The movie has so much history. I am Jewish so I cried quite a lot when I watched it. The facts are very accurate and very well done. The actors are stupendous. They are sad, happy, scared, brave and a lot more. The special affects and the thrilling way this film is done is amazing. This film is one of those films that made me cry. I wanted to go back in time so I could change Hitler's childhood to convince him to be nicer, kinder and not kill people. This movie is definitely big, intense and memorable.

My favorite scene is a happy one. The family is hiding a Jew in their basement. The father (Geoffrey Rush) is a bit of a goof so he gets a lot of snow and they start a snow fight in the basement. For once, the mother plays along, and the girl builds a snow man. There they are huddled against each other, listening to the father play an accordion and feeling happy despite what is happening in the outside world.

Because the movie is so intense, I recommend it for ages 11 to 18. I give it 5 out of 5 stars and would recommend that everyone watch this film and think about what happened in the past. We all have responsibility to make sure that this history doesn't repeat itself. Reviewed by KIDS FIRST! Film Critic Gerry O, age 11.

This is an incredible film based on the book by the same name. It follows the life of a young girl who is abandoned by her mother and placed in foster care with a couple who also take in a young Jewish man who puts the entire family at risk. It give us a glimpse of what life might have been like for children similar to this during the time the Nazi party controlled Germany. At times terrifying, at times humorous, it will surely give you a full range of emotions.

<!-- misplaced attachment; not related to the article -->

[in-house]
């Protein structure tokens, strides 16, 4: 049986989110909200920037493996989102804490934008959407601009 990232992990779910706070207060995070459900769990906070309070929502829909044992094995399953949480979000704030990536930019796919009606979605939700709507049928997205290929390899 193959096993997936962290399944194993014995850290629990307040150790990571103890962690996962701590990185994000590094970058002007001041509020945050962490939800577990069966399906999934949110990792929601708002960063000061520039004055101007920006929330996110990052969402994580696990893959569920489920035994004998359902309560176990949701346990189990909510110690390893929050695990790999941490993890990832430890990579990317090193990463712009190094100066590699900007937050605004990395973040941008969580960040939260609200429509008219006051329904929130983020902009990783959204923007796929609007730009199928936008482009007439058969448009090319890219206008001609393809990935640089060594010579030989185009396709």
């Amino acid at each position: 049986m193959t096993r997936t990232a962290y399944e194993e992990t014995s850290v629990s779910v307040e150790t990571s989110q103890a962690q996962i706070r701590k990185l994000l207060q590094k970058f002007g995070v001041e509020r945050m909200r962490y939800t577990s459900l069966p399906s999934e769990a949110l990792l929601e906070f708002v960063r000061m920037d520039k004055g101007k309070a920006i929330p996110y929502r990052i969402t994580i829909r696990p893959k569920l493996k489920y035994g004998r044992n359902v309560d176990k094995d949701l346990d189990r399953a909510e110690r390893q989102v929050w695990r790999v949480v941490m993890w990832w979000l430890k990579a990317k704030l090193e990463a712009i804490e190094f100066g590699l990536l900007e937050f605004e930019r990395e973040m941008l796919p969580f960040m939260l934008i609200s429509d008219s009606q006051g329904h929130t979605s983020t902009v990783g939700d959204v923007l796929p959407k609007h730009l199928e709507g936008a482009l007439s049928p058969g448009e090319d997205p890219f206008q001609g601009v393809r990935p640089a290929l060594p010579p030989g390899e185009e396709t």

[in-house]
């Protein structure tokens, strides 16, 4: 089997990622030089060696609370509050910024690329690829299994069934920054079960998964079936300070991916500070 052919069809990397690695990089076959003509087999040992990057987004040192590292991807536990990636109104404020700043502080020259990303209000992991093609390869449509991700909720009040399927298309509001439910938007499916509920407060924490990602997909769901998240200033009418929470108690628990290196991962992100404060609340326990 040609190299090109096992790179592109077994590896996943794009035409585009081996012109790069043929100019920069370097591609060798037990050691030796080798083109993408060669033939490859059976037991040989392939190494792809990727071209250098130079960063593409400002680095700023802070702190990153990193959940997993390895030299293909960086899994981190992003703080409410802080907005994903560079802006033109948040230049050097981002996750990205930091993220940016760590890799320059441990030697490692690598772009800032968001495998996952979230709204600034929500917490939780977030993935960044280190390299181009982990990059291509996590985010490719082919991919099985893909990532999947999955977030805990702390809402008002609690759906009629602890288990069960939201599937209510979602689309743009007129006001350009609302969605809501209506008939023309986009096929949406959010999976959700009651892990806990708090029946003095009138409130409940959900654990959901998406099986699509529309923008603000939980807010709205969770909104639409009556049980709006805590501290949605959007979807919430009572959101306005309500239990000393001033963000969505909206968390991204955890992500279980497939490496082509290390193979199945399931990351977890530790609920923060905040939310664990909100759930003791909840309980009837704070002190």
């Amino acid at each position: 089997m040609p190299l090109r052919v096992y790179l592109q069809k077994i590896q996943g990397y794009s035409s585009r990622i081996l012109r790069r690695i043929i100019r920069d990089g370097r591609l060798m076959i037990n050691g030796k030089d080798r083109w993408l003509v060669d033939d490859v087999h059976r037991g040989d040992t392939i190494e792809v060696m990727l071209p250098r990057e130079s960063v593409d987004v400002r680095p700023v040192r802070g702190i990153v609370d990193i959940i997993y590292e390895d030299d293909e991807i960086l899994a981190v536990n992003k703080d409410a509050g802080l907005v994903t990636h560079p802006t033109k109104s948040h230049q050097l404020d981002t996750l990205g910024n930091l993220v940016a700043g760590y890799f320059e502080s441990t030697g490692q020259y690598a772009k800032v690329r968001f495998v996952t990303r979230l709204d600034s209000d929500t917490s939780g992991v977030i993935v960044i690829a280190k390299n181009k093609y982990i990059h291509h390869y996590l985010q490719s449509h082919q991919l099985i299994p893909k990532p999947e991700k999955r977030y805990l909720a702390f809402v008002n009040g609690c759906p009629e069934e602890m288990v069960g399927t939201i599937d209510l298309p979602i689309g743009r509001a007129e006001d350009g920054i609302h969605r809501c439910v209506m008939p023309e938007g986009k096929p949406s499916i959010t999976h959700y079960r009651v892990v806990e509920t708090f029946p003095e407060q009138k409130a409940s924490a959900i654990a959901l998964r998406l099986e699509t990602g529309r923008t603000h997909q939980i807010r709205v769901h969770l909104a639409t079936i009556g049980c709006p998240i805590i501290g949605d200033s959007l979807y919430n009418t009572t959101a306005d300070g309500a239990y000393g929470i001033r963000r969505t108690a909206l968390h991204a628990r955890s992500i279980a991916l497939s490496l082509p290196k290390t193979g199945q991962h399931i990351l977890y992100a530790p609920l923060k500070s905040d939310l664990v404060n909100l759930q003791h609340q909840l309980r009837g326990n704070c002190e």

The production is simply stunning from the first rate performances to the sets that portray a very realistic image of this small German town. Young Sophie Nelisse plays a very believable character as the young girl, Liesel and Geoffrey Rush and Emily Watson, the adoptive parents, are equally believable.

I know that this book is required reading for many middle schoolers and would highly recommend that they watch this film as well. It portrays so well life in 1938 Germany from the Hitler youth groups to the book burning, the anti-Jewish propaganda, and the brainwashing that ordinary people endured. It certainly opens up for discussion why all of these people bought into the Nazi regime.

Based on the beloved bestselling book, THE BOOK THIEF tells the story of a spirited and courageous young girl who transforms the lives of everyone around her when she is sent to live with a foster family in World War II Germany. Starrring Sophie Nelisee, Geoffrey Rush, Emily Watson.
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Kid Critic video review by
GERRY ORZ
Kid Critic video review by
CANELA ROEY
Kid Critic video review by
GERRY ORZ
Kid Critic video review by
CANELA ROEY